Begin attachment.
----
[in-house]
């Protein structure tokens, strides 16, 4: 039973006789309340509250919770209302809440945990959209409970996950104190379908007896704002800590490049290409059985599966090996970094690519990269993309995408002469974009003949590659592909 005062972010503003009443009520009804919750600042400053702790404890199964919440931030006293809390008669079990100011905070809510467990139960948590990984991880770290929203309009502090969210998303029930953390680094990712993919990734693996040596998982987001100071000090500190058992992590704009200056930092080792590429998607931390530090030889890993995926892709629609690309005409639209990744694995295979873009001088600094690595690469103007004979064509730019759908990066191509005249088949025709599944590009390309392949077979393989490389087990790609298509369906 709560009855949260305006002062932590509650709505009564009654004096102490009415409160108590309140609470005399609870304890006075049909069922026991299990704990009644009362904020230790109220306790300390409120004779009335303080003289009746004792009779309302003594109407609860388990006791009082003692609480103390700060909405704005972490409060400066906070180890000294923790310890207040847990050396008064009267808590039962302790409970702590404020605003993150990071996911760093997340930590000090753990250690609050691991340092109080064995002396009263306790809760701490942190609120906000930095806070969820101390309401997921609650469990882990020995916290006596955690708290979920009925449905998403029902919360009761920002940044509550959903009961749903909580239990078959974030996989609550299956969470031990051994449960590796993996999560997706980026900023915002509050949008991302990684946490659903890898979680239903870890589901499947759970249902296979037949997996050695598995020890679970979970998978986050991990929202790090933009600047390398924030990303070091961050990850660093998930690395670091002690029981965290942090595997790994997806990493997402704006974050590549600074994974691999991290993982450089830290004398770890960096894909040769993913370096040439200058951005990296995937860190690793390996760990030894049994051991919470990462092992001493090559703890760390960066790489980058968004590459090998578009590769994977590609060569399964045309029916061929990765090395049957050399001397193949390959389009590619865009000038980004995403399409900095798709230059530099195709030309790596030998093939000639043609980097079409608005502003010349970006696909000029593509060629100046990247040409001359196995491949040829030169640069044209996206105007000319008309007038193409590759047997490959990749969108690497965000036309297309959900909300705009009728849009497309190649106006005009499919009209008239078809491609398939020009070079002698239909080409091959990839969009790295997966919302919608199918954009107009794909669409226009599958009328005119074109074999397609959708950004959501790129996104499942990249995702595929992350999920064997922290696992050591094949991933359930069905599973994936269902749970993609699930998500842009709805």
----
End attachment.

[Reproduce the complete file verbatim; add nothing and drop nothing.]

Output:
[in-house]
């Protein structure tokens, strides 16, 4: 039973006789309340509250919770209302809440945990959209409970996950104190379908007896704002800590490049290409059985599966090996970094690519990269993309995408002469974009003949590659592909 005062972010503003009443009520009804919750600042400053702790404890199964919440931030006293809390008669079990100011905070809510467990139960948590990984991880770290929203309009502090969210998303029930953390680094990712993919990734693996040596998982987001100071000090500190058992992590704009200056930092080792590429998607931390530090030889890993995926892709629609690309005409639209990744694995295979873009001088600094690595690469103007004979064509730019759908990066191509005249088949025709599944590009390309392949077979393989490389087990790609298509369906 709560009855949260305006002062932590509650709505009564009654004096102490009415409160108590309140609470005399609870304890006075049909069922026991299990704990009644009362904020230790109220306790300390409120004779009335303080003289009746004792009779309302003594109407609860388990006791009082003692609480103390700060909405704005972490409060400066906070180890000294923790310890207040847990050396008064009267808590039962302790409970702590404020605003993150990071996911760093997340930590000090753990250690609050691991340092109080064995002396009263306790809760701490942190609120906000930095806070969820101390309401997921609650469990882990020995916290006596955690708290979920009925449905998403029902919360009761920002940044509550959903009961749903909580239990078959974030996989609550299956969470031990051994449960590796993996999560997706980026900023915002509050949008991302990684946490659903890898979680239903870890589901499947759970249902296979037949997996050695598995020890679970979970998978986050991990929202790090933009600047390398924030990303070091961050990850660093998930690395670091002690029981965290942090595997790994997806990493997402704006974050590549600074994974691999991290993982450089830290004398770890960096894909040769993913370096040439200058951005990296995937860190690793390996760990030894049994051991919470990462092992001493090559703890760390960066790489980058968004590459090998578009590769994977590609060569399964045309029916061929990765090395049957050399001397193949390959389009590619865009000038980004995403399409900095798709230059530099195709030309790596030998093939000639043609980097079409608005502003010349970006696909000029593509060629100046990247040409001359196995491949040829030169640069044209996206105007000319008309007038193409590759047997490959990749969108690497965000036309297309959900909300705009009728849009497309190649106006005009499919009209008239078809491609398939020009070079002698239909080409091959990839969009790295997966919302919608199918954009107009794909669409226009599958009328005119074109074999397609959708950004959501790129996104499942990249995702595929992350999920064997922290696992050591094949991933359930069905599973994936269902749970993609699930998500842009709805």